Jeffrey Cote, left and Kaitlyn Millette, right, graduated on Wednesday from the Drug Recovery Program. With them are Jacqui Abikoff director of the Horizons Counseling Center, who helped Cote and Millette through the program, and Laconia District Court Judge James Carroll. (Ginger Kozlowski photo/Laconia Daily Sun)
By GAIL OBER, LACONIA DAILY SUN
LACONIA — It was a milestone moment yesterday for the two graduates of Recovery Court as they stood before their family and friends in the 4th Circuit Court, Laconia Division, both clean and sober for what might be the longest time in their adult lives.
Jeffrey Cote and Kaitlyn Millette fought back tears as they chronicled their struggles with drug and alcohol addiction and how grateful they both were to the Judge James Carroll and all of the rest of the team lead by Horizons Counseling Services Director Jacqui Abikoff.
Cote and Millette both set records during their recovery – Cote for being the one who graduated the fastest from the year-long program and Millette for taking the longest.
Abikoff said Cote came to the program in March of 2015. Addicted to heroin, she said he got into some legal trouble and came to the recovery program determined to get clean.
"You are an example to all of your peers," she told him.
Abikoff said Millette is a "testament to perseverance." Noting that Millette had been allowed to come to the program once before but lapsed in November of 2014, the recovery team had given her another chance.
"You got that second chance and you wanted to make it happen," she said to her.
Recovery Court is an all-volunteer effort with Judge Carroll, Belknap County Prosecutor Melissa Guldbrandsen, Abikoff of Horizons, the Laconia Division of Parole and Probation, Laconia City Prosecutor Jim Sawyer, the Public Defender's Office lead by attorney Jesse Friedman, the Restorative Justice Program, the Belknap County Jail, Genesis Behavior Health and Laconia Drug Prevention, Education and Treatment Officer Eric Adams all working together to pull together a "drug court" using their lunch hours weekly for meetings and sessions.
The program has a number of components, including payment, which is allowed over time; counseling sessions, which can be as many as five a week; AA or NA meetings, a minimum of 250 community service hours; random and regular drug testing; and no unlawful interactions with the police. Participants can be eliminated from the program for lying and deception in their groups and/or bad attitudes. The program is in lieu of incarceration, so if a person fails to meet the expectations set by the team, he or she is returned to jail to complete an otherwise suspended sentence. Acceptance into the program requires a guilty plea to the offense that brought the individual to the program in the first place.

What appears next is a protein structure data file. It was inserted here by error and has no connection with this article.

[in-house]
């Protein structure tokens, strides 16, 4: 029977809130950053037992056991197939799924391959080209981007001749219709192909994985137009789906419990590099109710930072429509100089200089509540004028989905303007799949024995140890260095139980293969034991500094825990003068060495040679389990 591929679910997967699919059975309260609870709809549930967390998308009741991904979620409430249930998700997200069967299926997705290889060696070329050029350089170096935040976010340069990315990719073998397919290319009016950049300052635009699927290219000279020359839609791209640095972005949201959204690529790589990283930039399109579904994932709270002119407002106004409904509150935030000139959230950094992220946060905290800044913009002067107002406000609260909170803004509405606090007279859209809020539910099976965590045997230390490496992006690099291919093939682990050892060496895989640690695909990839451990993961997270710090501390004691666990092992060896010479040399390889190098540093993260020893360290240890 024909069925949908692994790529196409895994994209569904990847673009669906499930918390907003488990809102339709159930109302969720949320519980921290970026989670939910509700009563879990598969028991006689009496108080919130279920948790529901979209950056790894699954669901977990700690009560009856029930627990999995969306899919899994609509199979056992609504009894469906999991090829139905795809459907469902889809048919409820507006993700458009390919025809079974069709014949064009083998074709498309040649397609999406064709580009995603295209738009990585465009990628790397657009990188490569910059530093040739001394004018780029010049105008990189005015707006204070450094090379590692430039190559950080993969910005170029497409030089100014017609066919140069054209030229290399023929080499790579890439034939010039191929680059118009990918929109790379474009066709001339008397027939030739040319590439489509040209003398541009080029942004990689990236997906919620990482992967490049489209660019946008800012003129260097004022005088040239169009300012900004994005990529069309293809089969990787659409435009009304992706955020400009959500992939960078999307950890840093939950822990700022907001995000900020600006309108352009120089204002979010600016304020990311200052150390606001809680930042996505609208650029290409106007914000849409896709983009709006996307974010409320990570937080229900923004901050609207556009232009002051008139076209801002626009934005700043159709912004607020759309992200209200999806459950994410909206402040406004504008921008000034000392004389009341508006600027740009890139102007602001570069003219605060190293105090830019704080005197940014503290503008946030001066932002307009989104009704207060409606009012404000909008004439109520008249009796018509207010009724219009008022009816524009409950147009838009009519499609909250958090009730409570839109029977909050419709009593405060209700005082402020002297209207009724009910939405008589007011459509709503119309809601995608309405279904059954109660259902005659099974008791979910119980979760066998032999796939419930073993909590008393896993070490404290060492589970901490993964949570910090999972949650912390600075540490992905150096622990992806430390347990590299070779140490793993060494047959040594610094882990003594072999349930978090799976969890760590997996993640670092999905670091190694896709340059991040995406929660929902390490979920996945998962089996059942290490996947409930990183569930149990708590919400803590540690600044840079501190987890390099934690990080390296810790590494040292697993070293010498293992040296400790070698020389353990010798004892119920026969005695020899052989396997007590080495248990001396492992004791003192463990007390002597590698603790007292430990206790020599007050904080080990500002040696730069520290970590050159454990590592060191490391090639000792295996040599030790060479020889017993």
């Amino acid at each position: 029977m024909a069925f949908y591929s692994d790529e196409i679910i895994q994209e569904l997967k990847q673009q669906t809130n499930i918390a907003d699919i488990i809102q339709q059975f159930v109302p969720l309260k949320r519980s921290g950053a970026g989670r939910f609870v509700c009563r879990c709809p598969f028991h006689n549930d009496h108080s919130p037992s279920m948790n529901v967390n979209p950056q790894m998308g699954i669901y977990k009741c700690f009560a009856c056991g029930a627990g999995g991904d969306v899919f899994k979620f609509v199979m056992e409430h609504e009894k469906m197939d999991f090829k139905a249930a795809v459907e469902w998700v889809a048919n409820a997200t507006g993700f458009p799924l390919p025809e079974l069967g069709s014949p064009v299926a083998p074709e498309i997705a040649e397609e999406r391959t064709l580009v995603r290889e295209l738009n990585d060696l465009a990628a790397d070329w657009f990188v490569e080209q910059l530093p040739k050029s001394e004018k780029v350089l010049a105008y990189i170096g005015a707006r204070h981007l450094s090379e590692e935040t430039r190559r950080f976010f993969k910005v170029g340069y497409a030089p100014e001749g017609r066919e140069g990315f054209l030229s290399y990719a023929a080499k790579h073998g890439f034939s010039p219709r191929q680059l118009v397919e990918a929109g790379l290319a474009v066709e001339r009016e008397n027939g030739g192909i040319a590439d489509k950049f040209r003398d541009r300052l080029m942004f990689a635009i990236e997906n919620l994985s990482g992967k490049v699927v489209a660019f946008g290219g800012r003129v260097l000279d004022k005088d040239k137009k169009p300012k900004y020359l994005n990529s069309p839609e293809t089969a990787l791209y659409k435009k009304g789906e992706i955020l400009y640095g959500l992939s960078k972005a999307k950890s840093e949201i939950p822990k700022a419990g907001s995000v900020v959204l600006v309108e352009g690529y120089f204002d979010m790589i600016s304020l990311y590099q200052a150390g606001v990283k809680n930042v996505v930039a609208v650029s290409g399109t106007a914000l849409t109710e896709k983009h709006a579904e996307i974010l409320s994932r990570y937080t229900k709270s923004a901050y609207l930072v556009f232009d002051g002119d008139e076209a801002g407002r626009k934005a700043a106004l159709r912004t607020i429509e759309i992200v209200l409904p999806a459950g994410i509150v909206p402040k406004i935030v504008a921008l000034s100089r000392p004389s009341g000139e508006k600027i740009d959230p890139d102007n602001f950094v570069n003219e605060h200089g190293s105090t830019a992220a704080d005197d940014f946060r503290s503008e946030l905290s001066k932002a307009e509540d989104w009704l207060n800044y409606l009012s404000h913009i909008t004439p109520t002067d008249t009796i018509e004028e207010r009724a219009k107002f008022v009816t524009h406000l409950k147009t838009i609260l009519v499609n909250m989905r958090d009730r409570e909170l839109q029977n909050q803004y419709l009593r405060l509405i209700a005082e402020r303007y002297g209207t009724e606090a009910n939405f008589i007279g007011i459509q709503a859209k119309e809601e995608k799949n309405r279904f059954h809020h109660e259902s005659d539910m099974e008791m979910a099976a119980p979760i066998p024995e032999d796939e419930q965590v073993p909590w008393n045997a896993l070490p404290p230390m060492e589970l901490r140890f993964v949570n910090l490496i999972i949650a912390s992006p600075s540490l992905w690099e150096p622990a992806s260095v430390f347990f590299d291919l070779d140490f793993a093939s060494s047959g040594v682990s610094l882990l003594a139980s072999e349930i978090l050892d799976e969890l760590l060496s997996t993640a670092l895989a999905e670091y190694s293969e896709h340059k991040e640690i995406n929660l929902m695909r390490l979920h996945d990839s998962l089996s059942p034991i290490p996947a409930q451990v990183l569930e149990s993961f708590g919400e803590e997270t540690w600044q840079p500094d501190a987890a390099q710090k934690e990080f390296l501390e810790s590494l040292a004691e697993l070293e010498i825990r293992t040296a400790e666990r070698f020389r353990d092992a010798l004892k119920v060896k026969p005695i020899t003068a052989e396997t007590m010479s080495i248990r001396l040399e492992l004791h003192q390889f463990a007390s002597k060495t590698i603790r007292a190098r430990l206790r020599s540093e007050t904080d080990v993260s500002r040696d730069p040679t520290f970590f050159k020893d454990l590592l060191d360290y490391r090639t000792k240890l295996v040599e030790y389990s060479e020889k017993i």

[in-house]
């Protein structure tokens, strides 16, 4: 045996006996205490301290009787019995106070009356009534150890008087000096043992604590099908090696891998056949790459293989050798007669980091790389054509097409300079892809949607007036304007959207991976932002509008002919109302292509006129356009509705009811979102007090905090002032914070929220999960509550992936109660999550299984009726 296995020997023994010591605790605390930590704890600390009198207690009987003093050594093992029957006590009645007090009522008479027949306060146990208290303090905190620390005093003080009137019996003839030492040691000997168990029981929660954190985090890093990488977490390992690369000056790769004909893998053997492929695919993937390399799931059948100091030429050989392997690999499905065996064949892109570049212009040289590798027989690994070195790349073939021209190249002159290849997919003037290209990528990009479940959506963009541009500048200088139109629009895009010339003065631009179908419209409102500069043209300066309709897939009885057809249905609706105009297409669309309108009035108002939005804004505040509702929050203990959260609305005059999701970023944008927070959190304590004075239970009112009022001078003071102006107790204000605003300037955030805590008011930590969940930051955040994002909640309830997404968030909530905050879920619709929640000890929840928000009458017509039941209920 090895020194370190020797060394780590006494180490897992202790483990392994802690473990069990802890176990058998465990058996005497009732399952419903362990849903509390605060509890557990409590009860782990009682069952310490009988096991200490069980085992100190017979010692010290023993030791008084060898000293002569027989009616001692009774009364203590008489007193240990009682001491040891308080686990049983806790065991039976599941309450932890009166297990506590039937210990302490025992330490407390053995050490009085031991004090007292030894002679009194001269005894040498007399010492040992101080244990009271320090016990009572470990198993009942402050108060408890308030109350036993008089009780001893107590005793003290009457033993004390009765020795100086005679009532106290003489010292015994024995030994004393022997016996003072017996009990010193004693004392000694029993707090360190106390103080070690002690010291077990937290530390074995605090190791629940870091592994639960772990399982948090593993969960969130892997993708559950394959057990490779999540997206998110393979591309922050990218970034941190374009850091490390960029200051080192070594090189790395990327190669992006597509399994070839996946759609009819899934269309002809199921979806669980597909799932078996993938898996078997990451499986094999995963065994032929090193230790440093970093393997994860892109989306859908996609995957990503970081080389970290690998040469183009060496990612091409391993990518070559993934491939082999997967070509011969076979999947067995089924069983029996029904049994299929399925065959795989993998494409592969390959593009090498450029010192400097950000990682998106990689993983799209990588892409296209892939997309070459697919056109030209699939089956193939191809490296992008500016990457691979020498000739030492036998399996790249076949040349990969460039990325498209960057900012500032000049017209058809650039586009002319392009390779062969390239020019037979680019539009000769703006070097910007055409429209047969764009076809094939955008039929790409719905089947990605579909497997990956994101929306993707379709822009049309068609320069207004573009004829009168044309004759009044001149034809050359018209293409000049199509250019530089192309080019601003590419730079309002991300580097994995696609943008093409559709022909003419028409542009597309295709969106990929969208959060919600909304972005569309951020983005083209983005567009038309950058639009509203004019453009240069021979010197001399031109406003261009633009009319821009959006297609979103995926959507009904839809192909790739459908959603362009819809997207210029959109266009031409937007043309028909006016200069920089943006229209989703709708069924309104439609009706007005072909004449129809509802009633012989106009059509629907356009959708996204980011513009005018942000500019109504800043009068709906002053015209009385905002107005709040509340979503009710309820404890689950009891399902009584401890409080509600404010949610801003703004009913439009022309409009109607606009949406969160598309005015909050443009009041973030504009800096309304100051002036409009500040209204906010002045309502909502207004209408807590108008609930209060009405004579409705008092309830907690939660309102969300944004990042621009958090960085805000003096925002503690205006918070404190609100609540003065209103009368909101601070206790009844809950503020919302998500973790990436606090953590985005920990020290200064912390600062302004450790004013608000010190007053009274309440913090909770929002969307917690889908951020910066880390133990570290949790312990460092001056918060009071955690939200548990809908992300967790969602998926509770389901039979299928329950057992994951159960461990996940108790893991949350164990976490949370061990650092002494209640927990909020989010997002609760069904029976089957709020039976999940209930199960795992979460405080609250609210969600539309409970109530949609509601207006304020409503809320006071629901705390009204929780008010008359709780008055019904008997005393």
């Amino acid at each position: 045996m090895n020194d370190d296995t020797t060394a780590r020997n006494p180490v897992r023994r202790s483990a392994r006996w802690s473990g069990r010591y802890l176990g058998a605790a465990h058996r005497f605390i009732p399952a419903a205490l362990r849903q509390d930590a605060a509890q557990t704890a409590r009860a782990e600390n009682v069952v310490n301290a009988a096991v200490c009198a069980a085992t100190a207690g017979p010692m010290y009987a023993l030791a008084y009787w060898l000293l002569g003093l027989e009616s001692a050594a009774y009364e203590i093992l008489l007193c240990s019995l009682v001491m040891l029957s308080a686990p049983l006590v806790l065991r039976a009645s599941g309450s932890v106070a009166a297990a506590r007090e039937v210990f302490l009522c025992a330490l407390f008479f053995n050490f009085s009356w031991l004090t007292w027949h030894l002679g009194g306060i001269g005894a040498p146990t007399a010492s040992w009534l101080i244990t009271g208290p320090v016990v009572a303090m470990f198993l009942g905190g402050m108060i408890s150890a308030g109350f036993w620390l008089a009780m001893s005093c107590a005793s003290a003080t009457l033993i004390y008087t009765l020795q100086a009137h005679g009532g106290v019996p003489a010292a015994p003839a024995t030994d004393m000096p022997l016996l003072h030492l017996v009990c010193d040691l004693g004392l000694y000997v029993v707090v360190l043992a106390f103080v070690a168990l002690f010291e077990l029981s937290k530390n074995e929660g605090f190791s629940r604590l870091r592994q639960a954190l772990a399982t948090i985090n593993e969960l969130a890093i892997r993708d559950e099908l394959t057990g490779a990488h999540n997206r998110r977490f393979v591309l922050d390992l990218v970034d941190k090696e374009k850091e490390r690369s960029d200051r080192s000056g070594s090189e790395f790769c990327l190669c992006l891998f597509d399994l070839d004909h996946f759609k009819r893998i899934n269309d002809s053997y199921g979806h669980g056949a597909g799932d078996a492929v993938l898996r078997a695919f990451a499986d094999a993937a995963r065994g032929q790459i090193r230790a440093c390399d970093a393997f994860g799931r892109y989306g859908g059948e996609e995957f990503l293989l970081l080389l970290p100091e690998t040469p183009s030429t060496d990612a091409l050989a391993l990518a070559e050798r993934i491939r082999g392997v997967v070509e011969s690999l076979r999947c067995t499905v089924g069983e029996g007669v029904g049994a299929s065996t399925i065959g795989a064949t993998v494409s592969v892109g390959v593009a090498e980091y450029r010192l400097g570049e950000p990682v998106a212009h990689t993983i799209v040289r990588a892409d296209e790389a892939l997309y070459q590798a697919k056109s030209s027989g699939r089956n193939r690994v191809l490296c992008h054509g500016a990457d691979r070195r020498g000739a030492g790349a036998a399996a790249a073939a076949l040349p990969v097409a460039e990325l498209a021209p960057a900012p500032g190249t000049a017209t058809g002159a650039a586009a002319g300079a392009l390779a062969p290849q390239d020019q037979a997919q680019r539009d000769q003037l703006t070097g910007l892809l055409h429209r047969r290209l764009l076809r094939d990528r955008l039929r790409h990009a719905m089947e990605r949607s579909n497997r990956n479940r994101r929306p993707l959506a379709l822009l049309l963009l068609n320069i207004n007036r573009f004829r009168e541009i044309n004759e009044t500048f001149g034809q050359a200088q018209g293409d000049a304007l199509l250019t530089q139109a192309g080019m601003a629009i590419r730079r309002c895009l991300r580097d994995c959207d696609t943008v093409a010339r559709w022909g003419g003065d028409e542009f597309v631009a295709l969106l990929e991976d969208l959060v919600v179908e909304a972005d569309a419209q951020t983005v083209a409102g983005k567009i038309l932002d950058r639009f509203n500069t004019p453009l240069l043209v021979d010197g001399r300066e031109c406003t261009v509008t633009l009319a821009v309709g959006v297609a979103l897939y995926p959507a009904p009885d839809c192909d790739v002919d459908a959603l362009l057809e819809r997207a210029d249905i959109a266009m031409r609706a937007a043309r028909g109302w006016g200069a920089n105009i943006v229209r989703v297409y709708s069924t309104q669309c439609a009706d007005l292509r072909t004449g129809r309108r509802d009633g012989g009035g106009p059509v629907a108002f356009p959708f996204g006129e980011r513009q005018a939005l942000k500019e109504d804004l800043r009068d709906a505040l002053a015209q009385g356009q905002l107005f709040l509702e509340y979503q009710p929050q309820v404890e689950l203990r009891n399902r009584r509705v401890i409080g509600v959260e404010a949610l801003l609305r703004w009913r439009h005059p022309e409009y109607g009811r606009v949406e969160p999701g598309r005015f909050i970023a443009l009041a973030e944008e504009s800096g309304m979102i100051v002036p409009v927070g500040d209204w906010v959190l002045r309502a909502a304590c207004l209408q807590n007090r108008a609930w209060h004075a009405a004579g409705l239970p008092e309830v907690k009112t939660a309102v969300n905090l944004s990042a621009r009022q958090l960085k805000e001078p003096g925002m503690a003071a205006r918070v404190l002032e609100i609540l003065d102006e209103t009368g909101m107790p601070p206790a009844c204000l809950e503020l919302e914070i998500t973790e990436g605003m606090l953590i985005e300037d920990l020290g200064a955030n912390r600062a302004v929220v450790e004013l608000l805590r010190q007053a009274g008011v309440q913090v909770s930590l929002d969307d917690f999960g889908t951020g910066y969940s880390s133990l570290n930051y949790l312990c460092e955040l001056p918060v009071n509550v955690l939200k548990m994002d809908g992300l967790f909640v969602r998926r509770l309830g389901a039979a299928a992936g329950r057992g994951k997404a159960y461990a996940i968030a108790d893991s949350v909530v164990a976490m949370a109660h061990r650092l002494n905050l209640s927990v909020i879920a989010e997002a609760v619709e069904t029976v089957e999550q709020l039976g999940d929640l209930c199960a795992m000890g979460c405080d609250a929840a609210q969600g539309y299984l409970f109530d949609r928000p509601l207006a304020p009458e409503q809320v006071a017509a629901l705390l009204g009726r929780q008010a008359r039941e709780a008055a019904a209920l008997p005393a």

Cote, or "JJ," said for most of his life he had a hard time fitting in. He said as he got older and his addictions grew, he built more walls and became more remote. By the time he came to recovery, he said he was jobless, homeless, carless and was stealing things to support his habit.
"I was of no use to my community," he said.
For him, he said it's a day-by-day thing, just like he learned through the 12-step process. Cote is working, has performed hundreds of hours in community service which he continues to do today, is the parent of an honor student and said Recovery Court helped him become the "son and parent he should be."
Millette said she believes in second chances.
"I'm a soldier at war fighting for my life," she said.
The new mother of a little boy, she chose to stay in the program beyond her graduation date to make sure that she stayed clean and sober and was surrounded by people who cared so much as her son was born. She has been clean for two years now.
She thanked Judge Carroll for being such an amazing person. "I can stand before you with dignity and respect," she said.
Carroll told her she looked like the reverse of one of those sequential pictures that show how people age when they are doing drugs.
"Kaitlyn is so healthy and beautiful," Carroll said, referring to both her and Cote as "two of my children."
District 7 Sen. Andrew Hosmer spoke to the full courtroom and thanked both Cote and Millette for their strength.
"You're part of a revolution in this country," Hosmer said, thanking them for putting "a face on recovery."
He said both of them serve as a powerful example of human potential. "Thank you for helping me understand addiction so I can better serve you," Hosmer said.
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